5 types of WordPress users: -Roles: Subscribers, Contributors, Authors, Editors, Administrators:

Filed under z- admin or site questions
  1. Subscribers  (some times called follower for public and viewer for private site*):
  2. Contributors:
  3. Authors:
  4. Editors:
  5. Administrators:

here are 5 types of WordPress users and permissions:

Subscribers: basic account type assigned to all website visitors who signed up on your website. They do not have any special privileges. A logged in subscriber can only edit her/his own profile settings.

Contributors: can create new posts and approve comments.

Authors: users who can create new posts, approve comments and upload media files. However, they can’t access the WordPress website settings and edit existing posts of other users.

these users can edit/create all posts and pages, add/remove media files of any other user.

accounts with the highest level of access, they can edit any WordPress content items or settings.

Above from https://www.namecheap.com/support/knowledgebase/article.aspx/9451/2187/how-to-manage-wordpress-user-roles


below more detail including about private sites from: https://en.support.wordpress.com/user-roles/

* note also Subscriber here  called: Follower (public sites) / Viewer (private sites only)

User Roles

User roles determine the access level or permissions of a person authorized (invited by an Administrator) to use a WordPress.com site.


  • Administrator – nothing is off limits* (see note below)
  • Editor – has access to all posts, pages, comments, categories, tags, and links.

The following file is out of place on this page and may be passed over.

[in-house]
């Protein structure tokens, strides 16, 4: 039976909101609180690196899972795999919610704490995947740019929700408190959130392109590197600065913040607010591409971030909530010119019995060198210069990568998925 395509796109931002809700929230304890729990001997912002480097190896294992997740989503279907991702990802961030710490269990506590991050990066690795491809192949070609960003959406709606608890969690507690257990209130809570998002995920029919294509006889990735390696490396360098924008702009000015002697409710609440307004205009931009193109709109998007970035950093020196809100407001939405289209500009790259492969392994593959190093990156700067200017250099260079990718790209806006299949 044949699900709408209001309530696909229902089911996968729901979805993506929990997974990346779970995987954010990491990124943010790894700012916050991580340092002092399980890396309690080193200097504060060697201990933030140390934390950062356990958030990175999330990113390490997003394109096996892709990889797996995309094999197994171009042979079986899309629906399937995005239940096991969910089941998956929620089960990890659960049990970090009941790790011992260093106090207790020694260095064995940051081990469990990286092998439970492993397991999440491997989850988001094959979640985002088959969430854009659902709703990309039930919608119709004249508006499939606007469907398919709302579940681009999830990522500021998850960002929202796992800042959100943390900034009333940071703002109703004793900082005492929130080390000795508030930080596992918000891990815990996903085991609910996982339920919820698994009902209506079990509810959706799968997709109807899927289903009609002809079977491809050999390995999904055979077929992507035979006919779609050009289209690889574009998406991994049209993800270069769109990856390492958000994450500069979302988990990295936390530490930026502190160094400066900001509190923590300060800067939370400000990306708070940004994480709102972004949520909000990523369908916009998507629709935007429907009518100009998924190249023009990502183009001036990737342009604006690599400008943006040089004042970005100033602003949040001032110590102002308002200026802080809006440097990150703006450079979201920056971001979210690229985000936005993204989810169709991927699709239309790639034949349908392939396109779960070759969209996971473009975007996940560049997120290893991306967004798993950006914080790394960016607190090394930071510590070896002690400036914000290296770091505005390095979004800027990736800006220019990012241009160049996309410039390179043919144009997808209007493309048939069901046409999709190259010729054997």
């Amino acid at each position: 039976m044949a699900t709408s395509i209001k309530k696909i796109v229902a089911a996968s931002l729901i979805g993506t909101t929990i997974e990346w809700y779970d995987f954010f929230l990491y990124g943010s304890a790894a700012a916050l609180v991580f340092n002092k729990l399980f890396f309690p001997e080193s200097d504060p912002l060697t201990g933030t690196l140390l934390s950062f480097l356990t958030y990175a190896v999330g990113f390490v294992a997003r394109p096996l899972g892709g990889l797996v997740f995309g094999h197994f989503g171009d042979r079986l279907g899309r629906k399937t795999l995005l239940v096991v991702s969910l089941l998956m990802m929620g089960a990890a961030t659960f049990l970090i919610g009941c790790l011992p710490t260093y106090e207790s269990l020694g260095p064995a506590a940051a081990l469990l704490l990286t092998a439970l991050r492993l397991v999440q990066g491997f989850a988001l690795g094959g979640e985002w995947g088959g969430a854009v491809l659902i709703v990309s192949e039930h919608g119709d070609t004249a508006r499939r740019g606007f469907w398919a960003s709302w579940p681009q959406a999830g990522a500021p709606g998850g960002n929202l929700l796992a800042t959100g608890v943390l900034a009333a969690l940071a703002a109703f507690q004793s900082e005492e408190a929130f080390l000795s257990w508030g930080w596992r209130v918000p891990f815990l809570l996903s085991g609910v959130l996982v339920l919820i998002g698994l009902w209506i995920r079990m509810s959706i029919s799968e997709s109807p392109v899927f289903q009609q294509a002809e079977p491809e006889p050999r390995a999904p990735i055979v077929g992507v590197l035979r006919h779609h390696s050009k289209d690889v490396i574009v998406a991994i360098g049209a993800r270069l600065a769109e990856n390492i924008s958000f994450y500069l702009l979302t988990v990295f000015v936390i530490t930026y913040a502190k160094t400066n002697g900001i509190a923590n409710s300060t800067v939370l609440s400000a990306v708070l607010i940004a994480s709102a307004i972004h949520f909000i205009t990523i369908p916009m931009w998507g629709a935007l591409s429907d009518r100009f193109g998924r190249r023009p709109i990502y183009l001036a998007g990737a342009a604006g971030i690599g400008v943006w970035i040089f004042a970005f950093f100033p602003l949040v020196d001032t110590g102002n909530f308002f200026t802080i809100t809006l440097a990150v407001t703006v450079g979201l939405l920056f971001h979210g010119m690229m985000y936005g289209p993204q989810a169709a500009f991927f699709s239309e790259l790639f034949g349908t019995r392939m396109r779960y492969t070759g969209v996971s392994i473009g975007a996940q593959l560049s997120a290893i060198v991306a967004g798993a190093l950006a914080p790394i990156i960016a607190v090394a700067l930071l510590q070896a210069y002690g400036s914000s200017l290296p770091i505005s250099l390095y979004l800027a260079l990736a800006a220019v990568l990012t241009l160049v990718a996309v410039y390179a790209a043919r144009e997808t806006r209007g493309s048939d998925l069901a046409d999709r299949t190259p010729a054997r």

• Author – can write, upload photos to, edit, and publish their own posts.
  • Contributor – has no publishing or uploading capability, but can write and edit their own posts until they are published
  • Follower (public sites) / Viewer (private sites only) – can read and comment on posts and pages

Each user role is capable of everything that a less powerful role is capable of. (In others words, Editors can do everything Authors can do, Authors can do everything Contributors can do, and so on.)

All of your site’s user roles can see the stats: Administrators, Editors, Authors, and Contributors.

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An Administrator has full power over the site and can do everything related to site administration*. Administrators can create more Administrators, invite new users,  remove users, and change user roles. They have complete control over posts, pages, uploaded files, comments, settings, themes, imports, exports, other users – the whole shebang.

Nothing related to site-administration is off-limits for Administrators, including deleting the entire site. This is why we recommend having only one administrator per blog.

*Note: Administrators are not able to transfer site ownership if they do not own the site. Administrators are not able to revise or manage paid upgrades that are owned by a different user on the site.